Before launching into a more in-depth exploration of British International’s current portfolio and the people who are leading the merger of development finance with impact finance, it behooves us to take a journey into the origins of this organization, the nature of so-called development finance and Western capital’s undying and violent obsession with Africa.
In the paragraphs and pages that follow, the impetus driving the aid and development finance paradigm embodied by British International Investment and other development agencies will be explored through an unorthodox interpretation of the Nigerian Civil War, also known as the Biafran War, positing that the conflict was a deliberately orchestrated public ritual of death and suffering, executed at the highest levels of the Anglo-American establishment, in concert with the Catholic Church and other religious entities to rescue a failing hegemonic project in the second half of the twentieth century.
Unable to maintain the post-war international monetary policy established after the war, the best laid plans of the Western liberal order were beginning to crumble under their own weight. Cold War rhetoric was hardly enough to convince France and Germany to keep their dollar reserves and the promises made by the industrial elites and their bankers to rebuild the world had run aground at the Suez Canal.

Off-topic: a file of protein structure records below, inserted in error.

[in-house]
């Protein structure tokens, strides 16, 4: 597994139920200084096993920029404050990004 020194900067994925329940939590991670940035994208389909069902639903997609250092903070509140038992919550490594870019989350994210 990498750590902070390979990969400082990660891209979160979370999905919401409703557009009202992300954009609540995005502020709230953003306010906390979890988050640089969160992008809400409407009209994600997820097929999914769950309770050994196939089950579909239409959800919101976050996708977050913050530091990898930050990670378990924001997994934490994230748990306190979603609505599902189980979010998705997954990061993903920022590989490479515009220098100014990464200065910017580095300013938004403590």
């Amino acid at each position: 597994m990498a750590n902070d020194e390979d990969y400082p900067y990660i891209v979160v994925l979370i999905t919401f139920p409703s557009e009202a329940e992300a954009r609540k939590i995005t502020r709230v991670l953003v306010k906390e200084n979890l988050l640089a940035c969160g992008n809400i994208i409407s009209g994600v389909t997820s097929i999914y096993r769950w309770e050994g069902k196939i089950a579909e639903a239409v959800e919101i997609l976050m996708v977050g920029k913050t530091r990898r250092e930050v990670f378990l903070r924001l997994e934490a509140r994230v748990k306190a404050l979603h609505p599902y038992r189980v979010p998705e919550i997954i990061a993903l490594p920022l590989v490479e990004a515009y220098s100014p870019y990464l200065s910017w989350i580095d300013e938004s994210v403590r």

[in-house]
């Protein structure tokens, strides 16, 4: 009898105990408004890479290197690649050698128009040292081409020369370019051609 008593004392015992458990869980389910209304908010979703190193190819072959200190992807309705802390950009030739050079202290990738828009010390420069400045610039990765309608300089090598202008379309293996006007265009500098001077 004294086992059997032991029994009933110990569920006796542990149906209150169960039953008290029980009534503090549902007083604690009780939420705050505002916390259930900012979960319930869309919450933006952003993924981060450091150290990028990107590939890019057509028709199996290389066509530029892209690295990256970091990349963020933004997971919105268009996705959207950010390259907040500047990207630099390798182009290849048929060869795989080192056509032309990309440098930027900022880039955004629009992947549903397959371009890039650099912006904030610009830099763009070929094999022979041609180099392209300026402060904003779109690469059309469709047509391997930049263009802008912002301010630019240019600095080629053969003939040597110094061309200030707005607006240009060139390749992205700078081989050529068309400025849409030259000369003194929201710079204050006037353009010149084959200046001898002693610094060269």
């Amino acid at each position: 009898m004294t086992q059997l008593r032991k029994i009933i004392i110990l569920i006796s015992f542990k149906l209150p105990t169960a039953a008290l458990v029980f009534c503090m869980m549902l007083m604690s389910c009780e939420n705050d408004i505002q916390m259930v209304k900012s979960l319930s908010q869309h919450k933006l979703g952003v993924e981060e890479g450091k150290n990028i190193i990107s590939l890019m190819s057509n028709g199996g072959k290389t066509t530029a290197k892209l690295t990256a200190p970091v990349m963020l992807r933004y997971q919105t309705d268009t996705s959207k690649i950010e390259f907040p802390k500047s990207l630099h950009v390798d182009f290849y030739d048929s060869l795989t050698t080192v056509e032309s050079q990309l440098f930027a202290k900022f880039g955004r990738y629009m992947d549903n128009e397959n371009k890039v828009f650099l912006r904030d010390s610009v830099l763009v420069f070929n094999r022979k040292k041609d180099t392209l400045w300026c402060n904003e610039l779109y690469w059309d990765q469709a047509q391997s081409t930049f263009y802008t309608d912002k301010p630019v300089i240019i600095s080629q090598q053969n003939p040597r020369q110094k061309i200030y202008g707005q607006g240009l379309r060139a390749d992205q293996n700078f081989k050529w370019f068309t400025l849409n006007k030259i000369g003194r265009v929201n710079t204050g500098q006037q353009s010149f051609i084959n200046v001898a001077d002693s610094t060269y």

Development was associated with reconstruction and rebuilding what the war had destroyed, and therefore temporary. A new, more permanent project had to be found, dug up or invented so that the economic daisy-chain would not be broken and the colonial tethers could remain invisibly in place. The solution was poverty and all the social ills caused by the condition that only the wealthy can address and, crucially, also create.
The African continent, so vast and full of riches, was the cornerstone of Cecil Rhodes’ deranged plan to restore the British Empire to its former glory. His colonial madness infected a whole generation of fellow countrymen and Anglophiles across the pond and around the world who would work towards a similar end, rebranding their neo-colonial visions with eco-friendly, social justice themes to better conceal their relentless quest for economic, social and spiritual domination.
Replenishing the Queen’s Coffers
The creation of the Colonial Development Corporation in 1947 had been preceded by rumblings in the UK Parliament about the Colonial Office’s neglect of the far flung territories held by the Crown, which had seen a spike in “disturbances” and riots as a result of the economic hardships of the Great Depression.